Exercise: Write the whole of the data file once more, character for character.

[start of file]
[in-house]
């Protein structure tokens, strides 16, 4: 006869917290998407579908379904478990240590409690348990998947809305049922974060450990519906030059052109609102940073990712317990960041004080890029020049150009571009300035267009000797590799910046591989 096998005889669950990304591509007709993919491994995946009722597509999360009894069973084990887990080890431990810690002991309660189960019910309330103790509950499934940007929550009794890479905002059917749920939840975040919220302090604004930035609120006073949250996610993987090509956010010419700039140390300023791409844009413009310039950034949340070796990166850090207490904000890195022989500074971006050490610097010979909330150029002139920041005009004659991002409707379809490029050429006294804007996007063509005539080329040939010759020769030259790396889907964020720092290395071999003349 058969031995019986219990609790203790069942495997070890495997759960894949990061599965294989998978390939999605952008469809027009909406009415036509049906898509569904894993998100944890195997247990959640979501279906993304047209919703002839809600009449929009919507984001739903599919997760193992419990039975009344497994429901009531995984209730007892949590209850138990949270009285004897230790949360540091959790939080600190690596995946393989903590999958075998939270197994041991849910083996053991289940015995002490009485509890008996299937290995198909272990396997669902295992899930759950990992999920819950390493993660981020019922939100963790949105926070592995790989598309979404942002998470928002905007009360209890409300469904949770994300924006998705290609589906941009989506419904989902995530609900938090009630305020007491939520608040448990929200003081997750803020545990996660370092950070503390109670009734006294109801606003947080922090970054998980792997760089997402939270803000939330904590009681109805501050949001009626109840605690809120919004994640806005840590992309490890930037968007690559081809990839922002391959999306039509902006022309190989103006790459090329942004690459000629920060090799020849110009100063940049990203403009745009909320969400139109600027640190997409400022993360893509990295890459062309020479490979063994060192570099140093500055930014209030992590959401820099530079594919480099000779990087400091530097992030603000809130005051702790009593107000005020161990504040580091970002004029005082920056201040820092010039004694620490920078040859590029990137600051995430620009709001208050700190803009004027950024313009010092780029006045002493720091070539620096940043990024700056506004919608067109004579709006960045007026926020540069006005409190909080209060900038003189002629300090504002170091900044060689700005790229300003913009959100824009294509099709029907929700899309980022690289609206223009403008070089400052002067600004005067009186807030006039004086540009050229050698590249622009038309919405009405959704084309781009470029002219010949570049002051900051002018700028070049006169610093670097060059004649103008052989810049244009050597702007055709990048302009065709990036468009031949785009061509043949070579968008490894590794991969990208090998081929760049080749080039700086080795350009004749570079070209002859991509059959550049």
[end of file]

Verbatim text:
[in-house]
């Protein structure tokens, strides 16, 4: 006869917290998407579908379904478990240590409690348990998947809305049922974060450990519906030059052109609102940073990712317990960041004080890029020049150009571009300035267009000797590799910046591989 096998005889669950990304591509007709993919491994995946009722597509999360009894069973084990887990080890431990810690002991309660189960019910309330103790509950499934940007929550009794890479905002059917749920939840975040919220302090604004930035609120006073949250996610993987090509956010010419700039140390300023791409844009413009310039950034949340070796990166850090207490904000890195022989500074971006050490610097010979909330150029002139920041005009004659991002409707379809490029050429006294804007996007063509005539080329040939010759020769030259790396889907964020720092290395071999003349 058969031995019986219990609790203790069942495997070890495997759960894949990061599965294989998978390939999605952008469809027009909406009415036509049906898509569904894993998100944890195997247990959640979501279906993304047209919703002839809600009449929009919507984001739903599919997760193992419990039975009344497994429901009531995984209730007892949590209850138990949270009285004897230790949360540091959790939080600190690596995946393989903590999958075998939270197994041991849910083996053991289940015995002490009485509890008996299937290995198909272990396997669902295992899930759950990992999920819950390493993660981020019922939100963790949105926070592995790989598309979404942002998470928002905007009360209890409300469904949770994300924006998705290609589906941009989506419904989902995530609900938090009630305020007491939520608040448990929200003081997750803020545990996660370092950070503390109670009734006294109801606003947080922090970054998980792997760089997402939270803000939330904590009681109805501050949001009626109840605690809120919004994640806005840590992309490890930037968007690559081809990839922002391959999306039509902006022309190989103006790459090329942004690459000629920060090799020849110009100063940049990203403009745009909320969400139109600027640190997409400022993360893509990295890459062309020479490979063994060192570099140093500055930014209030992590959401820099530079594919480099000779990087400091530097992030603000809130005051702790009593107000005020161990504040580091970002004029005082920056201040820092010039004694620490920078040859590029990137600051995430620009709001208050700190803009004027950024313009010092780029006045002493720091070539620096940043990024700056506004919608067109004579709006960045007026926020540069006005409190909080209060900038003189002629300090504002170091900044060689700005790229300003913009959100824009294509099709029907929700899309980022690289609206223009403008070089400052002067600004005067009186807030006039004086540009050229050698590249622009038309919405009405959704084309781009470029002219010949570049002051900051002018700028070049006169610093670097060059004649103008052989810049244009050597702007055709990048302009065709990036468009031949785009061509043949070579968008490894590794991969990208090998081929760049080749080039700086080795350009004749570079070209002859991509059959550049």